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UK’s ceasefire call draws flak from Sri Lanka

The United Kingdom has again appealed for the urgent need for humanitarian ceasefire in Sri Lanka saying that it was concerned at the plight of civilians caught up in fighting between the Government troops and Liberation Tigers.
 
Whilst one Sri Lankan minister regretted UK’s call another ridiculed it as an “International joke”.
 
British Foreign Secretary David Miliband on Thursday, April 2 renewed his call for an "urgent humanitarian ceasefire" to "allow the remaining civilians to leave the conflict area" and sought unhindered access for humanitarian agencies to the civilians displaced by the fighting, including those, whom he referred as "still trapped" in the conflict area.
 
Miliband's call came a day after LTTE's Political Head B. Nadesan conveying the Tiger stance to the Norwegian International Development Minister Erik Solheim that the attacks by the Sri Lankan forces on Tamil people aimed at total subjugation of the Tamil nation, and that only an immediate ceasefire could put an end to the humanitarian catastrophe caused by the Sri Lankan aggression and pave the way for a negotiated settlement to the conflict.
 
David Miliband in his statement said he condemned the killings of civilians in the strongest possible terms and urged the parties to take action to avoid further civilian casualties.

He also stated that the actions of the LTTE "cannot excuse any failings by the Sri Lankan government to meet the higher standards naturally expected of democratic governments in a conflict."

The appointment of Des Browne as British Prime Ministers Special Envoy to Sri Lanka was a measure of the UK's commitment to contribute to an improvement in the humanitarian situation and to the search for a sustainable political solution to the conflict, he said.

 
"It should be seen as such. We have been disappointed that the government of Sri Lanka continues to reject the appointment, despite earlier assurances from the President that his government would engage with an envoy." he said.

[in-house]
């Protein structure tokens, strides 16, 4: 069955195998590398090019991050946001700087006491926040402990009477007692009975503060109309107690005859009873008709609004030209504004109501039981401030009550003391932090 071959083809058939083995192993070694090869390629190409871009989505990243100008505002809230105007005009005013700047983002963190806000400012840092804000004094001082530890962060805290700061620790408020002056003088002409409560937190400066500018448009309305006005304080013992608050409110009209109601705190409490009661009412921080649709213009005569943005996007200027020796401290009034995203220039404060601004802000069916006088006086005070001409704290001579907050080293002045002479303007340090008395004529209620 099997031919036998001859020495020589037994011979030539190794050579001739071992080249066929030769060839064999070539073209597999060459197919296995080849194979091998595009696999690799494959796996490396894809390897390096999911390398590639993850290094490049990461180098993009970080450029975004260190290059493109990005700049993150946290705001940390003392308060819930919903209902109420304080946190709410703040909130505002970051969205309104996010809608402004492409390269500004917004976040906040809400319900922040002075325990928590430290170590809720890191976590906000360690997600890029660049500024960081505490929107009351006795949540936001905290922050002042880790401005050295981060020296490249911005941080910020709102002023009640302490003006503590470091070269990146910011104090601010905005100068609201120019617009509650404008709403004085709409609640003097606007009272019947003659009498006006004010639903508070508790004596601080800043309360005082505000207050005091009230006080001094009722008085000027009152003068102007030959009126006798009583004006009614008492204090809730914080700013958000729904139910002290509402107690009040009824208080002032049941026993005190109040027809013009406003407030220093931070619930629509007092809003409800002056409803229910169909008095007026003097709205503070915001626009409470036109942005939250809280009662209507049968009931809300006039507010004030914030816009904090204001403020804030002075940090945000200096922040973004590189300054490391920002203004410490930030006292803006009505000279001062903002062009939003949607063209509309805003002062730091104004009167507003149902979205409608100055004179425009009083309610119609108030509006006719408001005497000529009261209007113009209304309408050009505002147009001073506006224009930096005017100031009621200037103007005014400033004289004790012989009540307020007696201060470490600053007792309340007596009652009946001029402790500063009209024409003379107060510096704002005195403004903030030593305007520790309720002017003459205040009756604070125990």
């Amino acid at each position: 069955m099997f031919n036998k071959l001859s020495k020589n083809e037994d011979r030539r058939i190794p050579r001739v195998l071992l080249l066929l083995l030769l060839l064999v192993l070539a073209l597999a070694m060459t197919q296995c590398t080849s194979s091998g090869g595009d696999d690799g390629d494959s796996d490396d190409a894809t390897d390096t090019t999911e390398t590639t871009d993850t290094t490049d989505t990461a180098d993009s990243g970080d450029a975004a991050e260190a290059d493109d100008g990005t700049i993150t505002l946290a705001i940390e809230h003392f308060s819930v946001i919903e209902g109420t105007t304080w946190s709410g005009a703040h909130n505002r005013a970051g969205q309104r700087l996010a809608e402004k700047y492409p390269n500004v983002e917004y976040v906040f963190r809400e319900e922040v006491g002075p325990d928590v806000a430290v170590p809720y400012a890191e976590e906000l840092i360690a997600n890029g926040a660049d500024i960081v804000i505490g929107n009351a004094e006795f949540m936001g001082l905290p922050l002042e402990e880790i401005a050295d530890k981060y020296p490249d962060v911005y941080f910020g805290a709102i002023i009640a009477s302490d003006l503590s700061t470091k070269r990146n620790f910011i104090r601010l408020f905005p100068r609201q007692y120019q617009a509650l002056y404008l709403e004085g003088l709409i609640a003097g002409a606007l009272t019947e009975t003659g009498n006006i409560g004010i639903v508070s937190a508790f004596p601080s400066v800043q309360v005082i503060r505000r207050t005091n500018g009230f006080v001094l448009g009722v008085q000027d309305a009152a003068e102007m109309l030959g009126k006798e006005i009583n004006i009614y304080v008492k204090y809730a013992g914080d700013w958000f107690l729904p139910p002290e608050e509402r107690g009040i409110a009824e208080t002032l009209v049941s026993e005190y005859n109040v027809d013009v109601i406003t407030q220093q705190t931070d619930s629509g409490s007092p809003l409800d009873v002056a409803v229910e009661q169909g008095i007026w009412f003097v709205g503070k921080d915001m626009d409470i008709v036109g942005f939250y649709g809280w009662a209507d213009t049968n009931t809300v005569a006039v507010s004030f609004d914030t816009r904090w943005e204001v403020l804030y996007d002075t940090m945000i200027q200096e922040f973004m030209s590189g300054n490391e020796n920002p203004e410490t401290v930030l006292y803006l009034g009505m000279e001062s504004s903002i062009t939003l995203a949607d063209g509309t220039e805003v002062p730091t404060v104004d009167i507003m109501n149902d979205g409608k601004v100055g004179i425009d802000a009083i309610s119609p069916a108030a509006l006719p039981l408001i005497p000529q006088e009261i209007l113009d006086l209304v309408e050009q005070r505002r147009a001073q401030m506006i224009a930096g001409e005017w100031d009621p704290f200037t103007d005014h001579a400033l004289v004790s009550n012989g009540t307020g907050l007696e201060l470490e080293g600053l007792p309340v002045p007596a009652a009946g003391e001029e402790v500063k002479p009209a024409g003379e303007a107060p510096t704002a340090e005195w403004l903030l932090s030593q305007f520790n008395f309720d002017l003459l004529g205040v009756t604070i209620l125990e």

Reacting to Miliband’s statement, the Sri Lankan government said it regretted the statement of the British Foreign Secretary expressing disappointment at the continued rejection of the appointment of the British Prime Minister’s Special Envoy for Sri Lanka.

Sri Lanka Foreign Minister Rohitha Bogollagama reiterated in Parliament that the Government’s position that the British Government had failed to adhere to the time honoured tradition in diplomatic practice of consultation and following the procedure in making the said appointment.

 
Meanwhile, another Sri Lankan Minister declared that UK has no right to accuse Sri Lankan military of harming civilians considering the heinous war crimes the British have committed in the past.
 
“In 1982, when the British were fighting for the Falkland Islands they killed 3000 Argentineans claiming that the ship was within the war zone.  However, months later it was revealed through satellite pictures that the ship was in fact within the no war zone.  The British are yet to apologise for this atrocity,” Minister of Environment and Natural Resources, Patali Champika Ranawaka said.
 
The Minister ridiculed the US and the UK saying that it was an “International joke” that the British and Americans were lecturing the Lankan military on halting the war when scores were dying in Afghanistan and Iraq and suggested the British and American military take lessons from the Sri Lankan military.

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